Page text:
Can Your Clinic’s Environment Reduce Patient Anxiety and Stress?

Amruta Patel, DDS
Photo courtesy of the Tooth Station.


Photo courtesy of the Tooth Station.

Despite modern advances in painless dentistry, patient anxiety continues to be an ongoing concern in the dental environment today. Many people associate the sight, smell, and sound of a dental clinic with the pain (or perceived pain) of treatments they’ve had in the past. The trouble is that this fear and anxiety can affect their commitment to proper dental care.

What can you do to help patients overcome their fear and anxiety, or dentophobia? First, understand what causes stress in patients. Changing the design or environment in your clinic can help too by reducing the stress triggers that make patients feel anxious, embarrassed, helpless, or afraid before a dental care procedure.

What Causes Anxiety and Stress?

There’s no conclusive research that has pinpointed the cause of dental anxiety and stress, but some studies suggest that a past bad experience or painful treatment is one of the most common causes. Other factors include the possibility of pain during a procedure, the ineffectiveness of anesthesia, the sterile clinical smell, and the sound of the dental drill.

For some patients, anxiety and stress may be related to the way they are treated by the clinic’s staff. For instance, they may feel that the dentists or technicians are not taking enough time to answer their questions and set their concerns to rest, or that they may have to wait all day for the treatment to be completed.

It may not seem like such a big deal on the surface, but dental anxiety can cause patients to neglect their oral care checkups or put off treatment for any problems that they already face. Over time, small dental issues can become much worse, leading to the need for more serious (and possibly uncomfortable) treatment down the line.

Reducing Anxiety and Stress

Try making some of these changes at your dental clinic to reduce anxiety, stress, and fear in patients:

  • The way it smells: There is a distinctive odor associated with hospitals, clinics, and other sterile spaces that triggers an emotional response in many visitors. Using relaxing scents like lavender and orange in the clinic and waiting rooms can help put patients at ease before dental treatment.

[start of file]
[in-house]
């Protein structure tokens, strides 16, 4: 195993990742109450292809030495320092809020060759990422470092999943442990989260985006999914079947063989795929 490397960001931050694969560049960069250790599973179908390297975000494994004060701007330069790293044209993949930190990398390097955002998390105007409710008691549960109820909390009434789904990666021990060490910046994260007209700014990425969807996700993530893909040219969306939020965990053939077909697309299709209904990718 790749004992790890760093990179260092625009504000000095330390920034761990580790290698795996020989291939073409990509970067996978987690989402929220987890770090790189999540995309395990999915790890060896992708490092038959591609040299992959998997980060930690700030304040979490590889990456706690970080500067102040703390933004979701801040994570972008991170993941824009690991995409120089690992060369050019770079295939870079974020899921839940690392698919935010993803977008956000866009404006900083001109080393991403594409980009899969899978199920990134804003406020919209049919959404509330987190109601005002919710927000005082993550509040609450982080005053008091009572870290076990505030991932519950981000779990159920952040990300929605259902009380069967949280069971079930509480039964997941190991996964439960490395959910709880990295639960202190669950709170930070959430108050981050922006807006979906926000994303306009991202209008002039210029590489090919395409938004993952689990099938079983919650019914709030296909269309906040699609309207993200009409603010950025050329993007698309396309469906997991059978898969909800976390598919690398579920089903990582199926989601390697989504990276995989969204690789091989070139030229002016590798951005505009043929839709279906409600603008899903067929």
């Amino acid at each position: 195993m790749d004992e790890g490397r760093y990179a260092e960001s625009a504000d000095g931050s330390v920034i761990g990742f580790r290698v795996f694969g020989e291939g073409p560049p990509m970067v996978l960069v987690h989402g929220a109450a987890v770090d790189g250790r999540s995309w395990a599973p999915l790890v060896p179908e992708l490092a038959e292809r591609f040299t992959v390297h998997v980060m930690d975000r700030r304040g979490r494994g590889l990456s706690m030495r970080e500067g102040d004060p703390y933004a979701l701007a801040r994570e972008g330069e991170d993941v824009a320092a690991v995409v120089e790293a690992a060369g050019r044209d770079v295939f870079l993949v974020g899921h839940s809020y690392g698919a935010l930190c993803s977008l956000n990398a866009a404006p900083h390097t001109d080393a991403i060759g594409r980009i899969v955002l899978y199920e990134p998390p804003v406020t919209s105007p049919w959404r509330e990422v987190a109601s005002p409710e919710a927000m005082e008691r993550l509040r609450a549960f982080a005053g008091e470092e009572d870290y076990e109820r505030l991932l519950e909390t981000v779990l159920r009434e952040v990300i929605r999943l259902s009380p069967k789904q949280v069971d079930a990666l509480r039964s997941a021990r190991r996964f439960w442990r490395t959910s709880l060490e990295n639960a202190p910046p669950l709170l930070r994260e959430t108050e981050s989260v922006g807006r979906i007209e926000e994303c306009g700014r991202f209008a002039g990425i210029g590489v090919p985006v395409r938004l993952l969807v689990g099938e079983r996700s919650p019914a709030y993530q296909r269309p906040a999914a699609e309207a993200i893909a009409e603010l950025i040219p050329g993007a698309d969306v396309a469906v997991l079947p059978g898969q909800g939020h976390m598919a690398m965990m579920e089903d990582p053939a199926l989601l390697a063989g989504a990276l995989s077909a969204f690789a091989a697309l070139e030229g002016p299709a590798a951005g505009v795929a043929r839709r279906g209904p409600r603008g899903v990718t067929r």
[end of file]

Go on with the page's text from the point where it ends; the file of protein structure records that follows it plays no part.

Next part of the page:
• The way it looks: The use of soothing colors like blue and green on walls, seating, and furnishings can help create a more comfortable dental environment for patients. Bare walls can also cause patients to feel anxious, so it’s a good idea to decorate them with cheerful artwork and décor.
  • The way it sounds: One of the most common stress triggers for dental patients is the sound of the drill, so focus on reducing the noise of dental machinery as much as you can. Place compressors and other noisy equipment in a separate area, and play light and soothing background music.
  • The way it’s lit: Dental clinics need bright, task-oriented lighting for dentists to see what they’re doing, but lights shining directly on a patient’s face will trigger stress and anxiety. Position the lights so they point at the mouth instead of the eyes, and keep the background lights dim.
  • The way it feels: The furniture in waiting rooms and operating areas alike should be clean, comfortable, and inviting. In addition, a lower temperature setting may also help with reducing stress and anxiety. You can also offer blankets to patients if they seem anxious or uncomfortable.

Consider adding TV screens, aquariums, and other interesting elements around the clinic so patients have something to focus on while their treatment is taking place.

Other Techniques

In addition to the clinic’s environment, some other helpful steps you can take to reduce patient anxiety include:

  • Communication: Maintain clear communication with patients from the time they book an appointment to during and even after their treatment. Be clear about what they can expect (eg, some discomfort during local anesthesia), answer questions without impatience, and follow up with them during their recovery.
  • Control: People naturally feel more at ease in situations where they feel a sense of control. Set up a signal (like raising a hand) when they need a break during treatment, and honor that signal instead of rushing them. Let them choose movies or videos to watch, music in the background, or other entertaining distractions.
  • Aftercare: This is one of the simplest ways to alleviate patient discomfort, because it shows that you’re willing to make an extra effort. Keep ice cream on hand for patients who’ve come in for an extraction, or pain medication for those who are getting extensive dental treatment.

Patients who have to wait for their treatment are likely to be more anxious and stressed, so make sure that your dental clinic runs efficiently as well!

Amruta Patel, DDS, is a warm and compassionate dentist caring for the community of San Antonio, TX. She attended Marquette University, where she received both her dental degree and her bachelor’s degree. She practices at All About Smiles, where she provides cosmetic braces, endodontic treatments, implants, and veneers, as well as basic general dental services. During her consultations, Dr. Patel fully explains patients’ conditions and helps them choose an appropriate treatment plan. Outside of practicing dentistry, Dr. Patel enjoys spending time with her husband and two dogs. 

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